Ian Patrick, FISM News
On March 8, President Joe Biden signed two new executive orders that focus on establishing a Gender Policy Council in the White House and ensuring that educational systems do not discriminate based on “sexual orientation or gender identity.” The president touted his efforts as a win for International Women’s Day through a tweet on the day he signed the orders.
On this #InternationalWomensDay, I signed two executive orders to establish the White House Gender Policy Council and ensure education free from sexual violence. As president, I’m committed to uplifting the rights of women and girls in the U.S. and around the world. pic.twitter.com/60lYI8qhR8
— President Biden (@POTUS) March 9, 2021
The first executive order regarding the Gender Policy Council aims to correct the language and systems currently in place in order to advance “gender equity and equality.” During a press briefing on the matter, Julissa Reynoso, who was just named as a co-chair on the new council, explained what the council will attempt to do with the “broken system” that the new administration has inherited:
The first executive order will formally establish the Gender Policy Council within the Executive Office of the President with an explicit role in both domestic and foreign policy development. We know that the full participation of all people, including women and girls, across all aspects of our society is essential to the economic wellbeing, health, and security of our nation and of the world. This is matter of human rights, justice, and fairness.
The Council has a multi-step goal laid out by the president in order to advance these ideals. Some of the goals include combating “systemic biases and discrimination, including sexual harassment,” “addressing the structural barriers to women’s participation in the labor force,” and stopping and responding to “all forms of gender-based violence.” The council will also promote inclusion within “science, technology, engineering, and math fields,” as well as to simply “empower girls,” although no further detail was given as to what that would entail.
The executive order instructs the council to recommend legislation or policies to the president, as well as review policies across other departments and agencies, in order to promote this “equity and equality.” The Council is also tasked with creating a “government-wide” initiative to further push these policies.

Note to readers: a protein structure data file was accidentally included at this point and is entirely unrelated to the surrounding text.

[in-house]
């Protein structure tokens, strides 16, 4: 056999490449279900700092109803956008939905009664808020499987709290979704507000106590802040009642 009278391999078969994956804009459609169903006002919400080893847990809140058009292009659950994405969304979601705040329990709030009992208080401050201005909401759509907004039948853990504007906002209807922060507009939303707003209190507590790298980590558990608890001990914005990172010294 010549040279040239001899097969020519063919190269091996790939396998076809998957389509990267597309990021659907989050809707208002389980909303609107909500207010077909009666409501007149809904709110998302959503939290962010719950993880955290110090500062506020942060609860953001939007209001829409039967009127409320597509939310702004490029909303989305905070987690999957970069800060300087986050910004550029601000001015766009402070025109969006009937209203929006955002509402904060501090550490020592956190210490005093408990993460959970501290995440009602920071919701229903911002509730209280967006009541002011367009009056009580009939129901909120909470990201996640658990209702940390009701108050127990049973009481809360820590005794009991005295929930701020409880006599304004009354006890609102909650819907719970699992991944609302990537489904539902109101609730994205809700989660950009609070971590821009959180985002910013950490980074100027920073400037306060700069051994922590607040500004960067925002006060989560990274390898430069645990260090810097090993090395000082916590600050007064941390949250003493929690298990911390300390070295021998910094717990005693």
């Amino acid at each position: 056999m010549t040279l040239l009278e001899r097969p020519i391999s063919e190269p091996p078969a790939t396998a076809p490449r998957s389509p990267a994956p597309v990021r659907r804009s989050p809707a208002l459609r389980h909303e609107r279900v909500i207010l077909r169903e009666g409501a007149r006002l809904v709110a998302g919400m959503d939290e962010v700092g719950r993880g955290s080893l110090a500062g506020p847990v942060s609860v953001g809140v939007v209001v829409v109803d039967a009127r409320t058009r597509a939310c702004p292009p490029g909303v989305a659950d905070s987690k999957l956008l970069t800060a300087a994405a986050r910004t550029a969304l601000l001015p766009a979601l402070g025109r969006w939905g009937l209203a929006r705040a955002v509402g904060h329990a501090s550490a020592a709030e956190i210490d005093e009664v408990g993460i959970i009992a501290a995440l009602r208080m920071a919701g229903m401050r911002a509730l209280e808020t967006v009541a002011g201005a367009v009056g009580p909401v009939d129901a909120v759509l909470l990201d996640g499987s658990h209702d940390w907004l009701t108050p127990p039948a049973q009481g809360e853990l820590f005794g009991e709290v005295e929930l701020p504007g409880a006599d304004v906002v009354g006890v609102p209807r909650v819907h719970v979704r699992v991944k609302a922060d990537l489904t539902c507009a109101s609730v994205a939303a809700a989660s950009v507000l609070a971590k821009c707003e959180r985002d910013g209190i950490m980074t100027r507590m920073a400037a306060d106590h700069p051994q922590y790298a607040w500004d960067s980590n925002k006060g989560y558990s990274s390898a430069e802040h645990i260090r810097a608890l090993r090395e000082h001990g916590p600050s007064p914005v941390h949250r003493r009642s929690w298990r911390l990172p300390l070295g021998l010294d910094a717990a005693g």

The second executive order tasks the Secretary of Education with reviewing and changing any laws or policies that discriminate based on “sexual orientation or gender identity.” Powers given to the Education Secretary include abolishing existing policies and issuing new ones in line with the administration’s view on this matter. The president gives an additional power to this official as well, that specify the scope of persons who would be considered discriminated against:
The Secretary of Education shall consider taking additional enforcement actions, as appropriate and consistent with applicable law, to enforce the policy set forth in section 1 of this order as well as legal prohibitions on sex discrimination in the form of sexual harassment, which encompasses sexual violence, to the fullest extent permissible under law; to account for intersecting forms of prohibited discrimination that can affect the availability of resources and support for students who have experienced sex discrimination, including discrimination on the basis of race, disability, and national origin; to account for the significant rates at which students who identify as lesbian, gay, bisexual, transgender, and queer (LGBTQ+) are subject to sexual harassment, which encompasses sexual violence; to ensure that educational institutions are providing appropriate support for students who have experienced sex discrimination; and to ensure that their school procedures are fair and equitable for all.